I am a mediocre trader. I’m not rich. And yet I have come up with a few good ideas here and there over the years and they have something in common. I always arrived at them by trying to think of something stupid that wouldn’t work. They were all bad ideas that no one thought made any sense.
That is how it has to be. I trade in extremely competitive markets. Every intuitively good idea is done as efficiently as possible by people with tons of experience and resources. Finding ideas with little enough competition for small firms like mine to do profitably requires ideas that people have an aversion to, but which end up working.
I think this is probably true in many activities. In order to make money at a small scale or get attention or interest in your work you need to do something that seems wrong but works somehow. Because then you are competing with a lot fewer people.
But once you have scale or attention then it isn’t as hard to keep it. You just have to do the things that seem right, but require a lot of resources. So it seems like successful people just do things that make sense but it’s not how they got there. They had do something that flew against their instincts and everyone else’s.
What you see with a lot of successful people is that they have one big idea that they milk for all its worth. Nassim Taleb milks the idea of the “black swan” because that is what got him a ton of attention. If “Fooled By Randomness” hadn’t sold he probably would have moved on to something else. Anyone else could try to expand on the same idea, but they almost certainly won’t be successful. Why would people want to get their black swans from just some random person when they can get them from the guy who invented them?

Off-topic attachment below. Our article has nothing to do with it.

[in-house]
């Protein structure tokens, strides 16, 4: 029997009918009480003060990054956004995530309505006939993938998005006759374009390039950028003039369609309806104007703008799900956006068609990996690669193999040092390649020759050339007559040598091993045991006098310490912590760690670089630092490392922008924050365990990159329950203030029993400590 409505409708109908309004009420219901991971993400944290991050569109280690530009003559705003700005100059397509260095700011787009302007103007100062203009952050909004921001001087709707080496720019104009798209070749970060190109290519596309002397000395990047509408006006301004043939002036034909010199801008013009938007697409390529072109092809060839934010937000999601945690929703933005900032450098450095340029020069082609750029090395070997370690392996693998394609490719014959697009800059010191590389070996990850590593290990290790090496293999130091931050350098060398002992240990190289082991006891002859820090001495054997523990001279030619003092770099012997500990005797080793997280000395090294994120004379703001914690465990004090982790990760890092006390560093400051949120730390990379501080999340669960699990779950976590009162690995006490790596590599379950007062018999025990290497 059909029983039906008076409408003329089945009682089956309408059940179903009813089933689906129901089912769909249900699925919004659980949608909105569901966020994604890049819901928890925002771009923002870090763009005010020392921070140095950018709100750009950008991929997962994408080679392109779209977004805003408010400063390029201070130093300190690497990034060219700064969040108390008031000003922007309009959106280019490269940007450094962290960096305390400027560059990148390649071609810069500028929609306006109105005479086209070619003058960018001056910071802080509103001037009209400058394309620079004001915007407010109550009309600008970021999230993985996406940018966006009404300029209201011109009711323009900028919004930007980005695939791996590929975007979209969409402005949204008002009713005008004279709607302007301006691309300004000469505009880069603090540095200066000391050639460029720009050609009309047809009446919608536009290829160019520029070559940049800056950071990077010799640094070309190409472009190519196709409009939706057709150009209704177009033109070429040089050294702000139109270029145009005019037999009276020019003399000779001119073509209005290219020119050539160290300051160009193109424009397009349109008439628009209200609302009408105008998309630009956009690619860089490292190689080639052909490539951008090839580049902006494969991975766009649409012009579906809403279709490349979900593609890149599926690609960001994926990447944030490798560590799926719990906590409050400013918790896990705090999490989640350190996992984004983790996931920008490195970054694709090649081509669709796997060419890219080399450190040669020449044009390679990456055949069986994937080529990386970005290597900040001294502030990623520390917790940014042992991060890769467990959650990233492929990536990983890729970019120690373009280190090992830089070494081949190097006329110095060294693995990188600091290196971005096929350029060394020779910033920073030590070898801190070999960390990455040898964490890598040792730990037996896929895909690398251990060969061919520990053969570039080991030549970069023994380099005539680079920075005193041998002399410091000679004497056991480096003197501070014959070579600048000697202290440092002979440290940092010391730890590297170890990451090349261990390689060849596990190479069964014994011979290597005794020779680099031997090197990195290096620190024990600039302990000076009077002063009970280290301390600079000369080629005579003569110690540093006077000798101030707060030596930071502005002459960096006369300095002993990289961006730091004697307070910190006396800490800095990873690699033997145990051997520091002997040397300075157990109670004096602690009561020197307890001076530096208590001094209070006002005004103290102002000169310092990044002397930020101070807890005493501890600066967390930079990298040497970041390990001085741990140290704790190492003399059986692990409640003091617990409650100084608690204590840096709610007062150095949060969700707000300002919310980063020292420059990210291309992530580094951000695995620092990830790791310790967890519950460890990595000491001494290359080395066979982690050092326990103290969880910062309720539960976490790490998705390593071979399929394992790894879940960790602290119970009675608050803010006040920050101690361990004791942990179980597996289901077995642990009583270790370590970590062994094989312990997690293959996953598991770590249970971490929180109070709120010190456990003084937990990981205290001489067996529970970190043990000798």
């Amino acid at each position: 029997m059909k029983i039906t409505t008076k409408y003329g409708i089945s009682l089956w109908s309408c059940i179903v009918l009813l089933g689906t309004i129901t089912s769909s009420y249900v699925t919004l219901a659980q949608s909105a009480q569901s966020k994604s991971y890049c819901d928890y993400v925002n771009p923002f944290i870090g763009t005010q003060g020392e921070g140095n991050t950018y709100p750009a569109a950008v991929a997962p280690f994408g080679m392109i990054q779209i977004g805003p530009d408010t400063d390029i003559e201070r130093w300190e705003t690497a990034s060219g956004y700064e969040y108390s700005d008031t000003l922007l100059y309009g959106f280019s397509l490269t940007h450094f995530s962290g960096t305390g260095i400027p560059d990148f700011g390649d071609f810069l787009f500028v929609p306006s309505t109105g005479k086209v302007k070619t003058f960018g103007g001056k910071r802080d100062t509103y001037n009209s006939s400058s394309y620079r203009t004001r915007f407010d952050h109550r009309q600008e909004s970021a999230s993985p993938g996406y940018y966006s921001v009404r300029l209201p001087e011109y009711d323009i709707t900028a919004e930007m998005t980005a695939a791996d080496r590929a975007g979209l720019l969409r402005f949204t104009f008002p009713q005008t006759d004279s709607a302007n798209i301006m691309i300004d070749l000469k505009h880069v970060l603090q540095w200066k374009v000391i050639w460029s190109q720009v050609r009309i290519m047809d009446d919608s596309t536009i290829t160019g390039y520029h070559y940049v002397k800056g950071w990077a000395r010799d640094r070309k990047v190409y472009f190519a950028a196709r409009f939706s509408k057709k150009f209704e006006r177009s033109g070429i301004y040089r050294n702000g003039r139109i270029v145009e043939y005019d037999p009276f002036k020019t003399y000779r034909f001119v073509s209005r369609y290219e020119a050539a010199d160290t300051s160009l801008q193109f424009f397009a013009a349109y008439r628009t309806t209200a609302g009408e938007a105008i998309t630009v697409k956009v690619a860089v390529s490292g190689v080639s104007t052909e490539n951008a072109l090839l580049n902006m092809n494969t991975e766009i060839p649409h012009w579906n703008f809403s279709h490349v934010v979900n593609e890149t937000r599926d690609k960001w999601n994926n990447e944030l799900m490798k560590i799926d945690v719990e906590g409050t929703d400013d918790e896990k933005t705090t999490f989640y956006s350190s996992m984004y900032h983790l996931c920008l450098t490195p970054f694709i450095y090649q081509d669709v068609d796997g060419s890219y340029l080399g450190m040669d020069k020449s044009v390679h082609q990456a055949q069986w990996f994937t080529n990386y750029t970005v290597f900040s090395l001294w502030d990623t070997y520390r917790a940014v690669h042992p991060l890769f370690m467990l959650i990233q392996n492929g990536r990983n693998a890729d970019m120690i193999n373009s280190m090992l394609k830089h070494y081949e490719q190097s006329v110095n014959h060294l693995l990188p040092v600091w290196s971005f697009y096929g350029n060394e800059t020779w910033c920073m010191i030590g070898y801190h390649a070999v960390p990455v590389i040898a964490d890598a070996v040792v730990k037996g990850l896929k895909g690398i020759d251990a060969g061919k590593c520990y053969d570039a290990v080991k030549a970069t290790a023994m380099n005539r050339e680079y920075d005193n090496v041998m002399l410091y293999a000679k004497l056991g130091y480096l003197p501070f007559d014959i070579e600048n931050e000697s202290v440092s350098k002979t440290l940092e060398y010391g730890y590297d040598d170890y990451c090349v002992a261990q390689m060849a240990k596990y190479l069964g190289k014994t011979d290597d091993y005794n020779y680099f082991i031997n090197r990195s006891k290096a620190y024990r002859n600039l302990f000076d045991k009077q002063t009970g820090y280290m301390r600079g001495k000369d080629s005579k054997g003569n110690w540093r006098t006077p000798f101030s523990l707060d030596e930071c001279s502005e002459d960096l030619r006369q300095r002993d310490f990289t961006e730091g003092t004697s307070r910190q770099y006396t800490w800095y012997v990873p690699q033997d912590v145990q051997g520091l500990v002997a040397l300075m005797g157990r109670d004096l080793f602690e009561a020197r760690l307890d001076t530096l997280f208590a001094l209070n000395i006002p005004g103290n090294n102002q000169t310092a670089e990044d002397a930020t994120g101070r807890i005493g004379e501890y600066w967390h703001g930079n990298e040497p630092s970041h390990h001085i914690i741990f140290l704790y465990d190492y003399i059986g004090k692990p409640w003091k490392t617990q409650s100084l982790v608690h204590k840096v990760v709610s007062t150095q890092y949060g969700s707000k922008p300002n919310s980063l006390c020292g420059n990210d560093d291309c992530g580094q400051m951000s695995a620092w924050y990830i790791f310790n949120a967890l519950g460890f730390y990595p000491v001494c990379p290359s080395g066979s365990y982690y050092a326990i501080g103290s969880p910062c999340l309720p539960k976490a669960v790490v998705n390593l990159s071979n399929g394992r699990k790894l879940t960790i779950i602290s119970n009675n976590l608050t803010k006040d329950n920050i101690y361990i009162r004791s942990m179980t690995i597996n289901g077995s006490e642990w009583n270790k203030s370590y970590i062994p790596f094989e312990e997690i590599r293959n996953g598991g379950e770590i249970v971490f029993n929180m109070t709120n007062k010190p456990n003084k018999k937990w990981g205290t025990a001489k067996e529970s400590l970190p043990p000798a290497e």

A lot of famous people don’t even need to milk their one idea anymore. They can just be ordinary and people will continue to like them due to familiarity and that one original thing they did once. Would anyone hire Bruce Willis or Robert Deniro to be in a movie if they were unknowns now? It doesn’t seem likely based on any performance they have given in the last 20 years or so.
There is a big downside for already successful people to come up with new bad but genius ideas. They are likely to fail, and a lot of people are watching. They might expose their earlier genius as just luck. So successful people who continue to take big chances are very rare. Consider Steve Jobs. He consistently took chances, and even though he’s been dead for 7 years, the only new thing that Apple has produced since then is the Apple Watch. What a hit! The only person like that today in the business world seems to be Elon Musk. In the celebrity world Donald Trump also seems to take big risks.
So, if you have few resources and can’t get anywhere by playing it safe, what do you do? There are clearly more bad ideas that are just bad than idea that seem bad but are actually good. How can you separate them? Its really hard. As far as I can tell there are 2 key factors that give an idea potential. One is that there has to be a lot of uncertainty about the outcome. Stubbing your toe is a bad idea, but you know how its going to turn out. There is no uncertainty, so there is no room for it end up working out. The other is that the worst case scenario can’t be that bad. Failure is the most likely outcome, so failure has to be survivable. Then, that’s it. You just have to try things. As long as you have massive uncertainty and limited downside and the feeling like your idea is stupid and doomed, then you are on the right track!